Maury County has plenty of drive, thanks in large part to its robust transportation network.
Businesses find the region attractive because it's located along Interstate 65, with U.S. Highways 31, 43 and 412 passing through, offering proximity to State Route 840 and easy connections to I-24 and I-40.
“Our county is halfway between Nashville and Huntsville, which are both straight shots along I-65,” says Wil Evans, manager of economic development with the Maury County Chamber & Economic Alliance. “We are also home to Maury Regional Airport and its 6,000-foot runway that can accommodate all sizes of corporate jets.”
For shipping by water, Maury County is only 60 miles from the port of Florence, Ala.
"There is CSX rail service in the northern portion of the county, while Tennessee Southern Railroad has an off-loading site near Cherry Glen Industrial Park in Mount Pleasant,” Evans says. "For transportation, this is a well laid-out community.”
A River Runs Through It
In Columbia, local leaders have been working for several years to establish pedestrian-friendly centers where residents can gather. To draw more foot traffic, a Duck River Walk project connecting Columbia's downtown to the river via multi-use trails is expected to be completed in spring 2012.
“We have a beautiful, natural Duck River asset that pedestrians haven't been able to really see in the past, but now they can,” says Jim Fuller, Columbia city engineer. “There is an excellent one-mile walk that people can enjoy along Riverside Drive stretching from the old Columbia Dam to near North Main Street, plus surrounding streets and crosswalks have been refurbished. There are now several points of the Duck River that can be accessed by pedestrians.”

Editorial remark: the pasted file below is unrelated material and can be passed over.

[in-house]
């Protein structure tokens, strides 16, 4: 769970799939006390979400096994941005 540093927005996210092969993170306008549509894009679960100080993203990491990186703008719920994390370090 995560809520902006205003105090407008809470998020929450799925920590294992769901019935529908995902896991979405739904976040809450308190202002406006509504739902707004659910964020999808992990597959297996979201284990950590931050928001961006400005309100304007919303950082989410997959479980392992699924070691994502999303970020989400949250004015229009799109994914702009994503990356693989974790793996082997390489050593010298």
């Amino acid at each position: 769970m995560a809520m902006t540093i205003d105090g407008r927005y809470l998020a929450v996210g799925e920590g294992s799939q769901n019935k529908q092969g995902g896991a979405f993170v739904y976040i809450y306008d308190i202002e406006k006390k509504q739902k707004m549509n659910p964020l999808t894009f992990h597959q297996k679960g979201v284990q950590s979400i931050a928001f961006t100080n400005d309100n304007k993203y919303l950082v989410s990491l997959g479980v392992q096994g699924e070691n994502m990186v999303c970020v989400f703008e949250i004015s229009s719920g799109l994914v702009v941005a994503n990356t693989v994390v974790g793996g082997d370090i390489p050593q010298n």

More Pedestrian-friendly Projects
Another pedestrian transportation project in the planning stages is an upgrade to Columbia's James Campbell Boulevard corridor. The initial upgrade plan will include the stretch from Trotwood Avenue, where Maury Regional Hospital sits, to Brookmeade Drive, where the Wal-Mart Supercenter is located.
“That portion of James Campbell is currently a busy, five-lane, 4-mph highway surprisingly used by many people who walk or cycle to stores along that road, even though no sidewalks are in place,” says Norman Wright, City of Columbia planning director. “Those people must walk on the highway shoulder or along grass berms or through parking lots to arrive at their destination."
Wright says $10 million needs to be spent to bury power lines, construct sidewalks, build curbs and gutters, install landscape and resurface that part of the boulevard.
“We will have a strategy by late summer or early fall 2012 on the best way to fund it,” Wright says. “The James Campbell project will happen. We just have to figure out the how and when."